By Dan Nienaber
Free Press Staff Writer
— A former Lutheran pastor from a church in rural Gibbon has lost an appeal that could have reduced his felony conviction for sexually assaulting a foreign exchange student.
When David Edwin Radtke, 53, went to trial in Sibley County in October 2011, the jury was allowed to watch a video recording of a confession he made to a detective in Wisconsin after he was arrested there the previous May. He had traveled to Wisconsin for a job interview the day after a 16-year-old foreign exchange student accused him of sexually penetrating her with his finger.
The girl had been staying with Radtke’s family at his former residence near Gibbon. They were on a couch together when he started caressing her legs. The girl fell asleep and woke up while she was being assaulted.
When Radtke was interviewed by the Wisconsin detective, he admitted to intentionally putting his hand under the girl’s shorts. He denied penetration but said the victim could have perceived that. Radtke also said it was an intentional sexual act and agreed that it was done for sexual arousal.
Radtke was eventually extradited to Minnesota to face two counts of third-degree criminal sexual conduct. After watching the Wisconsin confession, hearing the victim’s testimony and reviewing other evidence, the Sibley County jury found him guilty of both counts.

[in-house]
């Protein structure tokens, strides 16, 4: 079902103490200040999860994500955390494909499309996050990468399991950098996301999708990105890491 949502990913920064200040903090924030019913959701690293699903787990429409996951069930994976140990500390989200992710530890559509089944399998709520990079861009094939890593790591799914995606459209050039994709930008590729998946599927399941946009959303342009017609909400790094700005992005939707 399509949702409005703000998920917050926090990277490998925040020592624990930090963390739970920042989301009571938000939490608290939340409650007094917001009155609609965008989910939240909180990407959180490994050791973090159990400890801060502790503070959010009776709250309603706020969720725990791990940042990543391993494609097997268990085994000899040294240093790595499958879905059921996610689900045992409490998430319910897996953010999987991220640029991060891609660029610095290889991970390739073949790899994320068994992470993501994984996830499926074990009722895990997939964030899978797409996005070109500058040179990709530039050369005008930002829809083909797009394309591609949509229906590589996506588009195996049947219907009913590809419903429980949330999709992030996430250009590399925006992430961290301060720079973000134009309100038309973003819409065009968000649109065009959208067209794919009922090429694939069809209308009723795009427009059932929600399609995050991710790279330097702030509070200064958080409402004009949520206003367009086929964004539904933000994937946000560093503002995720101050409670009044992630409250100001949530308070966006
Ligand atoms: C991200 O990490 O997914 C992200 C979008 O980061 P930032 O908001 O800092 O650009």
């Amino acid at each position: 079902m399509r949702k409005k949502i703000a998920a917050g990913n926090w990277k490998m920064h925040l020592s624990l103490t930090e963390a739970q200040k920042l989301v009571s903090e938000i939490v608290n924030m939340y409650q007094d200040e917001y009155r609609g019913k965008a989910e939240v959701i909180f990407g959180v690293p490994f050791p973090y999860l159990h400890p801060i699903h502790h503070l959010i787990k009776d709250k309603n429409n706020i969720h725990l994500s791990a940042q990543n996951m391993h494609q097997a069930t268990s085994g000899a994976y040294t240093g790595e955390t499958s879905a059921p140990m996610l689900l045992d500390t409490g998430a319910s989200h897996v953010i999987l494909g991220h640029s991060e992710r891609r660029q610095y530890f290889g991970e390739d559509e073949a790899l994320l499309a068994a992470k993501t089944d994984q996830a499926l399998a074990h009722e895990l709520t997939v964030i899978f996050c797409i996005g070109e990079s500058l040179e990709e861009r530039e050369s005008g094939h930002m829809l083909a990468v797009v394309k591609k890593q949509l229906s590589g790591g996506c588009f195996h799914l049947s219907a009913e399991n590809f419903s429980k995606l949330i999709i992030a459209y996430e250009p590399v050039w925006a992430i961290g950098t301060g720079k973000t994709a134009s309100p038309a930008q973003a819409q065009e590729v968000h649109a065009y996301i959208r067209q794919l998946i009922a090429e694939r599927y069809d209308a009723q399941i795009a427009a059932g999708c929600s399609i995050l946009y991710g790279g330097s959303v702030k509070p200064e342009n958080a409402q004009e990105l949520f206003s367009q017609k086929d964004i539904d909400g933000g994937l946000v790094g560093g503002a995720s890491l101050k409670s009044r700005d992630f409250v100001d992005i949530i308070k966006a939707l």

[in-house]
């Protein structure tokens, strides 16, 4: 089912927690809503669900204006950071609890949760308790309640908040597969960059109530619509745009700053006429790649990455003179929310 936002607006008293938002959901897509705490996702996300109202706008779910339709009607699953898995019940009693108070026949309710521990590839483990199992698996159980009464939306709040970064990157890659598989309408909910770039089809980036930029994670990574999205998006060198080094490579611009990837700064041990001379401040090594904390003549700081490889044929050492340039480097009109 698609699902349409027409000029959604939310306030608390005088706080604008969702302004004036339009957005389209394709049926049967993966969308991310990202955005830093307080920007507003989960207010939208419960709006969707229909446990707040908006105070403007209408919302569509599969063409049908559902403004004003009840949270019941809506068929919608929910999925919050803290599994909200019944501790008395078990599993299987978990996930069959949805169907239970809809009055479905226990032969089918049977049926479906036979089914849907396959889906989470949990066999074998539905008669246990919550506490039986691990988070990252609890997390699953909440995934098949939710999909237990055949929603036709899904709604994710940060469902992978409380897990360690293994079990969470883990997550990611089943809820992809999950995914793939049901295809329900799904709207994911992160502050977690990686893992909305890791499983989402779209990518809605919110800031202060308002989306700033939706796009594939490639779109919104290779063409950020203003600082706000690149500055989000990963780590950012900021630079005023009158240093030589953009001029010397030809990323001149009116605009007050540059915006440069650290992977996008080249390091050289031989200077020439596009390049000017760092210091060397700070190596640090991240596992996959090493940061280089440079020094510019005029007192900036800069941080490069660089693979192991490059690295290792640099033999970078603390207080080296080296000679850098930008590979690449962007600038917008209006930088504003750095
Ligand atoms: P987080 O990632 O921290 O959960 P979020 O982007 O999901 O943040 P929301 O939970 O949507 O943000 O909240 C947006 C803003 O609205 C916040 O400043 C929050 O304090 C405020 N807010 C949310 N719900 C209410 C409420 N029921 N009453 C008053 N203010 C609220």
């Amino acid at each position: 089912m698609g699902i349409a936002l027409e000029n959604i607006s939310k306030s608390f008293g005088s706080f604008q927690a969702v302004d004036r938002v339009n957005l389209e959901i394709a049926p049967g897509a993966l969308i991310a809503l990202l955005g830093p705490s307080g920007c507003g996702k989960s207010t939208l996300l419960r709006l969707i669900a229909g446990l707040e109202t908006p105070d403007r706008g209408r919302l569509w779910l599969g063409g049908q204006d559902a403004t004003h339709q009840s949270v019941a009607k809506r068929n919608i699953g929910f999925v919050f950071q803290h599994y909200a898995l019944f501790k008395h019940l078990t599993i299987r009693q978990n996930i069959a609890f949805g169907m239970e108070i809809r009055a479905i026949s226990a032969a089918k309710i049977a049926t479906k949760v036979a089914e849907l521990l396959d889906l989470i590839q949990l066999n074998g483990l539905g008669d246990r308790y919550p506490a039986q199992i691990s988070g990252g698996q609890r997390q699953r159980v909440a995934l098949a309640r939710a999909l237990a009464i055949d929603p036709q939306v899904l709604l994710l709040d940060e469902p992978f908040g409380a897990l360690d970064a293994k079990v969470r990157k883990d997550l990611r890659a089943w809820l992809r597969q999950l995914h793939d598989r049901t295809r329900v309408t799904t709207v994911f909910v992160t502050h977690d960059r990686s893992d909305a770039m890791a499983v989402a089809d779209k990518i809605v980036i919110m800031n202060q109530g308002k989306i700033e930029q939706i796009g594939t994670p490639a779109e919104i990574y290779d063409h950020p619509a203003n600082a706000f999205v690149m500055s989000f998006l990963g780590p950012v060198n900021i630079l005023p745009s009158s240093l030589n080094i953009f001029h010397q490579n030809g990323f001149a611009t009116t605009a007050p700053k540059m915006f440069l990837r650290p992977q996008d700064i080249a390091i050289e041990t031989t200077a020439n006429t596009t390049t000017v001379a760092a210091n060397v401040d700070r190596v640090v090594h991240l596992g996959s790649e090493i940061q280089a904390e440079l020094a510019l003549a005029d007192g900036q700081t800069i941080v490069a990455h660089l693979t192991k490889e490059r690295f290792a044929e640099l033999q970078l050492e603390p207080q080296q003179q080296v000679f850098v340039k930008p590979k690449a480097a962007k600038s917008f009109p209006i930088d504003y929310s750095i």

District Court Judge Thomas McCarthy sentenced Radtke to a stay of imposition with the conditions he complete 15 years of probation, pay $1,000 in victim assistance and serve 180 days in jail. Radtke also is registered as a sex offender in Kansas, where he lives now.
In his appeal, Radtke’s attorney argued that his Wisconsin confession shouldn’t have been heard by the jury because he had been detained illegally. The attorney also argued that the victim’s testimony wasn’t sufficient to convict him of a third-degree level offense.
The reason Radtke said he had been illegally detained is that he didn’t appear before a Wisconsin judge within 36 hours as required by law. His attorney used case law to say that the extra delay of about 90 minutes was a violation of Radtke’s constitutional rights.
The appeals court ruled it wasn’t a constitutional issue. It also found McCarthy had legal grounds to allow the evidence despite the short delay.
The appeals court also said it wouldn’t second guess the jury’s assessment of the victim’s testimony, even though evidence was presented that said she told a school official and a friend she might have dreamed that she had been penetrated. Her testimony at the trial made it clear she didn’t believe it was a dream.